UBC Theses and Dissertations
Intercambio : social justice union internationalism in the B.C. Teacher’s Federation Kuehn, Larry Morris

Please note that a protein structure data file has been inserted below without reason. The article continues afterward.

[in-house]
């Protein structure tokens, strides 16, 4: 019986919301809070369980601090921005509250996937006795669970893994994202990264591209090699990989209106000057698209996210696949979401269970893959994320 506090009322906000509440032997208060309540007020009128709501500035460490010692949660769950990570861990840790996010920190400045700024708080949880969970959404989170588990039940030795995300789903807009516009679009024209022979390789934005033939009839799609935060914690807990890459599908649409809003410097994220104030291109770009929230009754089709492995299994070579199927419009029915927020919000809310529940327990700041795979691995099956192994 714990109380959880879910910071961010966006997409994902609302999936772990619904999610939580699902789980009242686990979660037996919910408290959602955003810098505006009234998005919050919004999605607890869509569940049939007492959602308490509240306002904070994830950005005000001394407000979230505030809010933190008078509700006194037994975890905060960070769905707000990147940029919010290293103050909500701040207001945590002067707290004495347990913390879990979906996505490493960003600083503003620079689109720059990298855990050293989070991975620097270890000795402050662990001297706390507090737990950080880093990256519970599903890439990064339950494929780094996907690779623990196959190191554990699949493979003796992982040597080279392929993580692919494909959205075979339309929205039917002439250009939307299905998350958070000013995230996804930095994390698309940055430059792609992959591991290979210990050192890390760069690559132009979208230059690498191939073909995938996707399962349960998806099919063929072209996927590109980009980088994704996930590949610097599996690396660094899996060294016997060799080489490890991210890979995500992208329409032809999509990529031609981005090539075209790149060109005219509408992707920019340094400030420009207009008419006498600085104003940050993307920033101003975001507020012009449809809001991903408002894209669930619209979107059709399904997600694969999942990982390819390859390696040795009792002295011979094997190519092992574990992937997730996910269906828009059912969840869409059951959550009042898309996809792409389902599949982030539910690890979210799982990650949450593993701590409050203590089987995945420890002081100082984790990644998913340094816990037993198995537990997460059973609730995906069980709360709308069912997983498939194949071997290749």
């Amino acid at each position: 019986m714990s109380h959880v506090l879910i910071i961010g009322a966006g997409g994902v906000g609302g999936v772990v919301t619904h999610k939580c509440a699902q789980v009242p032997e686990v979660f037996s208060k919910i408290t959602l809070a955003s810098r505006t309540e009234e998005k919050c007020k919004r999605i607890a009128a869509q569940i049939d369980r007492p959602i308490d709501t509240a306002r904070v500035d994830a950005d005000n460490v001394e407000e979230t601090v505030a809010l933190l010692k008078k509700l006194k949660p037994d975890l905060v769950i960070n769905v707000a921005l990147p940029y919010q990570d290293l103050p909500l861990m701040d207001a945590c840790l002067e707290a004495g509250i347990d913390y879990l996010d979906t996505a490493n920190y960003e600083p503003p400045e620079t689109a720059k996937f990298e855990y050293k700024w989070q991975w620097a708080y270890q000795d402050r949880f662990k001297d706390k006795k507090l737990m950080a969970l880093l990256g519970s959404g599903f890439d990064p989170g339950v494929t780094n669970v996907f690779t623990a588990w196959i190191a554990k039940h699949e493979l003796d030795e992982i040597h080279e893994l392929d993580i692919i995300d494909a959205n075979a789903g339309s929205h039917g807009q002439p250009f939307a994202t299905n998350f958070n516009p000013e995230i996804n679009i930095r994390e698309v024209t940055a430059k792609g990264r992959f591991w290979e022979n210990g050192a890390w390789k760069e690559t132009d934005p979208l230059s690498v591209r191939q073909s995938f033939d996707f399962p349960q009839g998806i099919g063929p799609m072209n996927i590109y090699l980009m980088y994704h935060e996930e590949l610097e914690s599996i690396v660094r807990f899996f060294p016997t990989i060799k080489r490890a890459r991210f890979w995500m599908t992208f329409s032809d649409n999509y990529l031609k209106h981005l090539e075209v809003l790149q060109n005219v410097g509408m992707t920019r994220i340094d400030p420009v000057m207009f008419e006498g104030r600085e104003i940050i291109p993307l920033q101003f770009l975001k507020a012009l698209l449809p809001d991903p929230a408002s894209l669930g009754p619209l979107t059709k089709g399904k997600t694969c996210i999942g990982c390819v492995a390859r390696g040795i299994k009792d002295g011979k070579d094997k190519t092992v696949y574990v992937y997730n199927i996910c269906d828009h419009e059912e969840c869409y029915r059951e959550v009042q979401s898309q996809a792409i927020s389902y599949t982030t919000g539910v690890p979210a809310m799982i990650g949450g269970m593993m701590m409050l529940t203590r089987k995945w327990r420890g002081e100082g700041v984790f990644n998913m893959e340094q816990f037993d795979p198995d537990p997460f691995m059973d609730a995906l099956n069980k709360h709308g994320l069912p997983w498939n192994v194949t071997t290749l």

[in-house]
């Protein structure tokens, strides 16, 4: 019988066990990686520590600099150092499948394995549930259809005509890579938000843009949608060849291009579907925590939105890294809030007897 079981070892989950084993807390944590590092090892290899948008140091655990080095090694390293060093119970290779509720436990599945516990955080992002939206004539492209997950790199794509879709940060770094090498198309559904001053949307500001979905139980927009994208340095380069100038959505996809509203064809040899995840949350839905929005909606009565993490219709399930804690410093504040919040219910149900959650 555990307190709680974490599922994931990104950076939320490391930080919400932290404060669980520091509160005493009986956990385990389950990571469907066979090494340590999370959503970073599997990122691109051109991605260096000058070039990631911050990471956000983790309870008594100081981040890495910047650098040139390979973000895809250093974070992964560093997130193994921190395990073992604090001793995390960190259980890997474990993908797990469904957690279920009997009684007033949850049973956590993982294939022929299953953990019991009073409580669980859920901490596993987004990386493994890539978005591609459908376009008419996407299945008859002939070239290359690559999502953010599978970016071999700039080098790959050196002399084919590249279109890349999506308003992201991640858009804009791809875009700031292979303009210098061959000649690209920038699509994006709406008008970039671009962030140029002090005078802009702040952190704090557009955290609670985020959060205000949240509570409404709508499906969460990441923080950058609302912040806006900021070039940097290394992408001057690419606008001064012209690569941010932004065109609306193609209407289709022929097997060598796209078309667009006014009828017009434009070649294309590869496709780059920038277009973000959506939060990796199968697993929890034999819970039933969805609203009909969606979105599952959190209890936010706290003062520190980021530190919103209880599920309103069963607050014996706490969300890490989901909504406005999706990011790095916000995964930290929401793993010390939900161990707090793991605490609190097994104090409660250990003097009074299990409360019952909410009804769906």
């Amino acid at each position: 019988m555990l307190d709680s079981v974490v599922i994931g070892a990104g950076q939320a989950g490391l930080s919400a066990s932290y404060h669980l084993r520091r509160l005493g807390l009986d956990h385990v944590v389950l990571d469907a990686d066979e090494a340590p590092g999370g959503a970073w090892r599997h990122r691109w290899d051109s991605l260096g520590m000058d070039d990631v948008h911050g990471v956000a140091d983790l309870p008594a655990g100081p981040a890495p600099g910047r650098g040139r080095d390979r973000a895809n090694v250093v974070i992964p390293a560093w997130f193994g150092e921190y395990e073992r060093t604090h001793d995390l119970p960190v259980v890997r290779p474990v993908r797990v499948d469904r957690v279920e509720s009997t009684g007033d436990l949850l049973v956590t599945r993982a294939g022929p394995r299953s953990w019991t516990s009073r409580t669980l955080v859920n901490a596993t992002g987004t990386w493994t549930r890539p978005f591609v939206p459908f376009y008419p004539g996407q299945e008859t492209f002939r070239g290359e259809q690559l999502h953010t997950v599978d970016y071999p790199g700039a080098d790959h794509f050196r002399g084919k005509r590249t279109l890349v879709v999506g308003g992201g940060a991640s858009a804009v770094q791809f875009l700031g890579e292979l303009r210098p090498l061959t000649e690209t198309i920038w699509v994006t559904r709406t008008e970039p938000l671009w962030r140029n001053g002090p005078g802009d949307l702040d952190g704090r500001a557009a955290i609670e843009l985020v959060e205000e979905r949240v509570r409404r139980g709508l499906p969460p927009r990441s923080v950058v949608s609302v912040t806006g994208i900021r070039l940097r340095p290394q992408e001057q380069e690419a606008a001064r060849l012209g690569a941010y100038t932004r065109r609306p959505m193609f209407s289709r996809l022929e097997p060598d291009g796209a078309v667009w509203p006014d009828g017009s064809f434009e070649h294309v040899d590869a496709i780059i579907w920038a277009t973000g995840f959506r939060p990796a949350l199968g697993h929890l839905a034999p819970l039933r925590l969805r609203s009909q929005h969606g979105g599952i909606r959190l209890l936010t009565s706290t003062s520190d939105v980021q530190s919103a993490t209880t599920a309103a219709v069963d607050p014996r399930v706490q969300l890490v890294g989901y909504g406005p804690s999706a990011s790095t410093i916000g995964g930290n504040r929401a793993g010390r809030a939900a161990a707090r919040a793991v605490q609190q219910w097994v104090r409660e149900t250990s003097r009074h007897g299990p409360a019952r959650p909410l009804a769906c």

The British Columbia Teachers’ Federation has a long history of internationalism reaching back to the 1920s, soon after it was formed as an organization. The strategies and approaches to international work have evolved over the decades, reflecting changes in social conditions and the dominant ideas in the organization about the nature of unionism. The strategy that has framed the work over the past quarter century is characterized as intercambio. This is taken from the Spanish word meaning exchange or interchange. Intercambio is aimed in both its intentions and activities to reflect solidarity, mutuality and reciprocity in relationships between the BCTF and the unions in with which the BCTF works. Although elements of interchange have characterized BCTF internationalism from the beginning, the forms and depth of exchange by the end of the 20th Century were much more developed. These changes took place not so much by following a theory as by learning from the practice of international work. Not all international experiences moved in the direction of intercambio. Ideological competition during the Cold War overwhelmed reciprocity and brought what has been called "union imperialism" as a common feature to the broader international labour scene and international teacher union organizations. This competition affected international teacher union relations, including the international teacher organization to which the BCTF was affiliated through the Canadian Teachers’ Federation. With the exception of this Cold War interlude, the evolution toward an intercambio strategy for the BCTF took place in three phases. The first was a post-World War I anti-war internationalism that brought the idea of peaceful relations among countries and peoples to both organizations and classrooms. The second began in the 1960s with the youthful idealism of that period being expressed through what might be called development solidarity with then recently post-colonial societies. The personal experiences and rewards of making a contribution deepened the commitments of teachers to internationalism. The third phase has been one of developing a strategy of intercambio. This has involved building structural relationships between unions on both a bi-lateral basis and in coalitions of unions. The meaning of intercambio as a strategy is explicated further through the description of specific programs and activities. The feminist and gender equity commitments in B.C. carried over to the support of women’s programs with Latin American unions. Commitments to anti-racism and equity both at home and internationally are reflected in union training projects in South Africa, Namibia and Cuba. Intercambio in the context of globalization and trade agreements is explored through looking at transnational coalitions in the Americas, the Tri-national Coalition in Defense of Public Education [i.e. Tri-national Coalition in Defence of Public Education] and the IDEA Network. Finally, some personal experiences are described to give insight into my own participation in shaping and being shaped by the BCTF’s intercambio internationalism.
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